William C. Dietz, |
For Those Who Fell
Having injected fresh new life into his Legion of the Damned series with For More Than Glory, William C. Dietz provides readers with another exciting military science-fiction adventure with For Those Who Fell, the sixth novel in the series. Much has changed since we first encountered the Legion of the Damned several years (and two futuristic wars) ago. While the human cyborg legionnaires remain the foundation of the epic story, intergalactic intrigue, deception, diplomacy and good old-fashioned warfare have long ago become the trademarks of the series. A narrower design in this and the previous novel has also allowed for tighter focus and better characterization of both new and familiar individuals.
While the Confederation of Sentient Beings has defeated the mighty Hudathans twice in battle and managed to subdue a powerful, mysterious new alien race called the Sheen, it still finds its very survival very much in danger -- as was made clear when its spacebound headquarters was totally destroyed via an act of betrayal from within. While no one ever trusted the bug-like Ramanthians completely, few suspected that they would quickly change from ally to insidiously dangerous foe -- that's mainly because the Ramanthians chose not to share the news that they were secretly preparing for the hatching of five billion new citizens. Unable to support this impending population explosion on their home planet, the Ramanthians need access to a lot of ships and the ability to seize control of additional planets to serve as homes for large numbers of the new hatchlings -- all things that their treachery allows them to lay claim to.
Ramanthians seem to hold the upper hand, as evidenced by the location of the new Confederation seat of government on the ice world of Naa, home of the legionnaires -- no other planet wanted to offer the unified government even a temporary home, for fear that the Ramanthians would once again target it for destruction. This kind of concern for the future grows all the more grave when Confederation spies discover that the Ramanthians have managed to build a hypercom; once implemented, this faster-than-ship communications technology would almost surely seal the Confederation's doom. A special ops force is quickly dispatched to the planet Savas to seize the hypercom before the Ramanthians can implement it among all of their forces. Leading the way is the series' newest hero, Lieutenant Antonio Santana, whose dangerous job is made all the more difficult when the overmatched allied force crash lands on the planet in two separate locations separated by a vast desert. Not only must the Confederate forces be brought together before the intended mission can take place, Santana must also deal with a murderous Hudathan traitor running amuck in the wilderness and fight a proxy war against his enemies using the planet's two indigenous populations. And time is short because there's a Ramanthian fleet on the way, as well.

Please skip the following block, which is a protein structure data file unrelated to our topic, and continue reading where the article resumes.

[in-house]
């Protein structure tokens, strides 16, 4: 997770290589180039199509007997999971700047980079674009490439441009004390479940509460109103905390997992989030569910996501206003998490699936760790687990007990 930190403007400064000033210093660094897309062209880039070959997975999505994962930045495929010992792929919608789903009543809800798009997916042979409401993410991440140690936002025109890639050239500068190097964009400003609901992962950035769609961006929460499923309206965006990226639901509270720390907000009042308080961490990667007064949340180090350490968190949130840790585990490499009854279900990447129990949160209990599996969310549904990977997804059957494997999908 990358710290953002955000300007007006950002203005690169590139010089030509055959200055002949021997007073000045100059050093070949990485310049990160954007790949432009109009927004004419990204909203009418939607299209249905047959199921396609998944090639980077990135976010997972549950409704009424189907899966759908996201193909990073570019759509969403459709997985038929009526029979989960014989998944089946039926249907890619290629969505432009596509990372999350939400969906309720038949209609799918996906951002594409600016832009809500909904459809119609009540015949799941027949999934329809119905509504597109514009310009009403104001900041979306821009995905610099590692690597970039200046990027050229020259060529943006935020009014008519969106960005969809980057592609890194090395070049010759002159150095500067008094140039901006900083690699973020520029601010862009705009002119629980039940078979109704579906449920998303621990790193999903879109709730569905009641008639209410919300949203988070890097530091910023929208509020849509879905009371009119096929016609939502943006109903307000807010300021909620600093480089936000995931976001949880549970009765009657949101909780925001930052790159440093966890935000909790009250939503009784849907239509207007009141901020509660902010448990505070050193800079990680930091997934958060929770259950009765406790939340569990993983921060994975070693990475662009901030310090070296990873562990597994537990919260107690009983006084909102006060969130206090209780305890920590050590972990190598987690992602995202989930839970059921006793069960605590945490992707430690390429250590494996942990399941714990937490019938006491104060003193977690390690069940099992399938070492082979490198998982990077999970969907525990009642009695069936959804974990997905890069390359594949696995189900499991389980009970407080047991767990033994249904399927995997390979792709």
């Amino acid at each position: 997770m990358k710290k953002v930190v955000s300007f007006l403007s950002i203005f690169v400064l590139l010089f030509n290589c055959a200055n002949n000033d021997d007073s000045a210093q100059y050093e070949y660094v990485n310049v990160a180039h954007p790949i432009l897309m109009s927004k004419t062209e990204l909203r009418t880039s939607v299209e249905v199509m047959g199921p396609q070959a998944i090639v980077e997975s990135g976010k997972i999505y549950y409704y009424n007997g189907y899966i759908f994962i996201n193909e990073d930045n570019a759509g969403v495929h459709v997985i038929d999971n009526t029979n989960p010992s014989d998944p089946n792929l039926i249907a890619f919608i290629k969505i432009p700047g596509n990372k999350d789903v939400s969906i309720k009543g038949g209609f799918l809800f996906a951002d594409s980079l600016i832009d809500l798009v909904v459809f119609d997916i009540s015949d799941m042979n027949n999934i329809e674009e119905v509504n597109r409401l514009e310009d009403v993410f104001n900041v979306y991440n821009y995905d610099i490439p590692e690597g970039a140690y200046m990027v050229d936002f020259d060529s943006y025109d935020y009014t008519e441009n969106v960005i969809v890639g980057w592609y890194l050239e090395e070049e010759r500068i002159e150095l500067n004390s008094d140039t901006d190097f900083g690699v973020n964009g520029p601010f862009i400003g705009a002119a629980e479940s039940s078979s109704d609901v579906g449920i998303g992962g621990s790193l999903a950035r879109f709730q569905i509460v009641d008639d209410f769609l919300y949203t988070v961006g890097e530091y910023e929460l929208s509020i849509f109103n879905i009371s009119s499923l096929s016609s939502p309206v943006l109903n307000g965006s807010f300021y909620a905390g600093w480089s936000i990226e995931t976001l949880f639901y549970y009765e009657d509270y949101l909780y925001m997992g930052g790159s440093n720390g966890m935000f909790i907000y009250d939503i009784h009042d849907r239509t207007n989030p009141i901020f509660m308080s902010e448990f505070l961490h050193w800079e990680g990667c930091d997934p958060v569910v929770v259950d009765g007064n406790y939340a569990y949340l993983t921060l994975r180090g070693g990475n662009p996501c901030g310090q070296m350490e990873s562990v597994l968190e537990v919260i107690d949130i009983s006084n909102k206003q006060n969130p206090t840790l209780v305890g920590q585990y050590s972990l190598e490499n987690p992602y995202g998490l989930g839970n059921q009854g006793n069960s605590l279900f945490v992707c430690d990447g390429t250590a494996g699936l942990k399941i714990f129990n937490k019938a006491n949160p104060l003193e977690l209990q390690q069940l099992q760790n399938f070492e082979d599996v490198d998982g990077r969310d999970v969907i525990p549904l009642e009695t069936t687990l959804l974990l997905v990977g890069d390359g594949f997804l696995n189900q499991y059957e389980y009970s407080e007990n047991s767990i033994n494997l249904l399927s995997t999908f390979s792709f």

Dietz is truly a master at this kind of futuristic hard science fiction, nimbly handling large numbers of familiar characters across multiple worlds. A variety of subplots really infuse this ongoing saga with a richness most military science fiction can only dream of. Just because Santana has his hands full on Savas while the Naa renew their controversial call for equal representation in the Confederation and diplomat Christine Vanderveen risks her career to expose the secret collaboration of the Thrakies with the enemy Ramanthians doesn't mean the Confederacy doesn't have a surprise or two up its sleeve for the queen laying all those billions of eggs back in the Ramanthian Hive. To fully appreciate this story, though, you really need to have enough of a background of the series to put everything in context. You should definitely read the previous novel, For More Than Glory, before picking this new installment up, but I would strongly recommend reading the entire series in order, for Dietz takes his readers on a wild and addictive ride that just keeps getting better and better.
by Daniel Jolley